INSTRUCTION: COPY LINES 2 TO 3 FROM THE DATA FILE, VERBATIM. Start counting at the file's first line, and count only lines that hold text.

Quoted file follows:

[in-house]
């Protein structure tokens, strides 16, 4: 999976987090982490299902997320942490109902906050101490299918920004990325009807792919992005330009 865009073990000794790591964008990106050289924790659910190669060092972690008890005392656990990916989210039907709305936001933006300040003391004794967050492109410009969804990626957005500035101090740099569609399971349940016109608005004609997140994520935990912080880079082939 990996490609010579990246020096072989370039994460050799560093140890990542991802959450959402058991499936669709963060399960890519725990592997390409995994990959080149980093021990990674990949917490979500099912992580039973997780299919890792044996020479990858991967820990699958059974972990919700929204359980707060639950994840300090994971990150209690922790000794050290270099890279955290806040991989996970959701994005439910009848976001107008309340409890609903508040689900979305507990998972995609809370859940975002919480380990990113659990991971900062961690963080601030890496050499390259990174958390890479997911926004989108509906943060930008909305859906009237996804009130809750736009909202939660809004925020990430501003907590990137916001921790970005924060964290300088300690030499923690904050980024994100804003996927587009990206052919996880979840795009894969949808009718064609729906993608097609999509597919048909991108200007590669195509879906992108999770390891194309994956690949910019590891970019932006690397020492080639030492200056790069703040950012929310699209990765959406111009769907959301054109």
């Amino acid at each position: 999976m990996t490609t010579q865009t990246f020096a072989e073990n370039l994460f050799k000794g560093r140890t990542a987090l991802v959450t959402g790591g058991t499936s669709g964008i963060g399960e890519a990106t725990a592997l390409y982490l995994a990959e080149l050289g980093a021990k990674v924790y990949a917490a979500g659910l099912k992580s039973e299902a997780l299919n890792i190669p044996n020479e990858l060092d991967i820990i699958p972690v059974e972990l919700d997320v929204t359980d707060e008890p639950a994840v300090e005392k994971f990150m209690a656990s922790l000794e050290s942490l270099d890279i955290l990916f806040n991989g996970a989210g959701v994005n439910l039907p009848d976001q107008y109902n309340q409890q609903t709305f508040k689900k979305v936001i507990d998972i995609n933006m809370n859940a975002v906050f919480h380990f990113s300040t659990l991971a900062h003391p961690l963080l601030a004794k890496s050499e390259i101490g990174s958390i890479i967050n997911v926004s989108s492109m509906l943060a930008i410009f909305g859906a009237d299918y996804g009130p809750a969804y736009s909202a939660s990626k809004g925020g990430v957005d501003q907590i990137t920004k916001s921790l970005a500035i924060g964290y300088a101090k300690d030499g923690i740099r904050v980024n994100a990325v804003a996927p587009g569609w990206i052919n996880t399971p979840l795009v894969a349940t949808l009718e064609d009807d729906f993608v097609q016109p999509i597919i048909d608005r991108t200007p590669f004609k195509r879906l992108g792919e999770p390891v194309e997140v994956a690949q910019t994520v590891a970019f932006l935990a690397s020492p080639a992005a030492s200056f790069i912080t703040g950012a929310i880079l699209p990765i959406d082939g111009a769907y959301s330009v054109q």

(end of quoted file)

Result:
């Protein structure tokens, strides 16, 4: 999976987090982490299902997320942490109902906050101490299918920004990325009807792919992005330009 865009073990000794790591964008990106050289924790659910190669060092972690008890005392656990990916989210039907709305936001933006300040003391004794967050492109410009969804990626957005500035101090740099569609399971349940016109608005004609997140994520935990912080880079082939 990996490609010579990246020096072989370039994460050799560093140890990542991802959450959402058991499936669709963060399960890519725990592997390409995994990959080149980093021990990674990949917490979500099912992580039973997780299919890792044996020479990858991967820990699958059974972990919700929204359980707060639950994840300090994971990150209690922790000794050290270099890279955290806040991989996970959701994005439910009848976001107008309340409890609903508040689900979305507990998972995609809370859940975002919480380990990113659990991971900062961690963080601030890496050499390259990174958390890479997911926004989108509906943060930008909305859906009237996804009130809750736009909202939660809004925020990430501003907590990137916001921790970005924060964290300088300690030499923690904050980024994100804003996927587009990206052919996880979840795009894969949808009718064609729906993608097609999509597919048909991108200007590669195509879906992108999770390891194309994956690949910019590891970019932006690397020492080639030492200056790069703040950012929310699209990765959406111009769907959301054109």
């Amino acid at each position: 999976m990996t490609t010579q865009t990246f020096a072989e073990n370039l994460f050799k000794g560093r140890t990542a987090l991802v959450t959402g790591g058991t499936s669709g964008i963060g399960e890519a990106t725990a592997l390409y982490l995994a990959e080149l050289g980093a021990k990674v924790y990949a917490a979500g659910l099912k992580s039973e299902a997780l299919n890792i190669p044996n020479e990858l060092d991967i820990i699958p972690v059974e972990l919700d997320v929204t359980d707060e008890p639950a994840v300090e005392k994971f990150m209690a656990s922790l000794e050290s942490l270099d890279i955290l990916f806040n991989g996970a989210g959701v994005n439910l039907p009848d976001q107008y109902n309340q409890q609903t709305f508040k689900k979305v936001i507990d998972i995609n933006m809370n859940a975002v906050f919480h380990f990113s300040t659990l991971a900062h003391p961690l963080l601030a004794k890496s050499e390259i101490g990174s958390i890479i967050n997911v926004s989108s492109m509906l943060a930008i410009f909305g859906a009237d299918y996804g009130p809750a969804y736009s909202a939660s990626k809004g925020g990430v957005d501003q907590i990137t920004k916001s921790l970005a500035i924060g964290y300088a101090k300690d030499g923690i740099r904050v980024n994100a990325v804003a996927p587009g569609w990206i052919n996880t399971p979840l795009v894969a349940t949808l009718e064609d009807d729906f993608v097609q016109p999509i597919i048909d608005r991108t200007p590669f004609k195509r879906l992108g792919e999770p390891v194309e997140v994956a690949q910019t994520v590891a970019f932006l935990a690397s020492p080639a992005a030492s200056f790069i912080t703040g950012a929310i880079l699209p990765i959406d082939g111009a769907y959301s330009v054109q």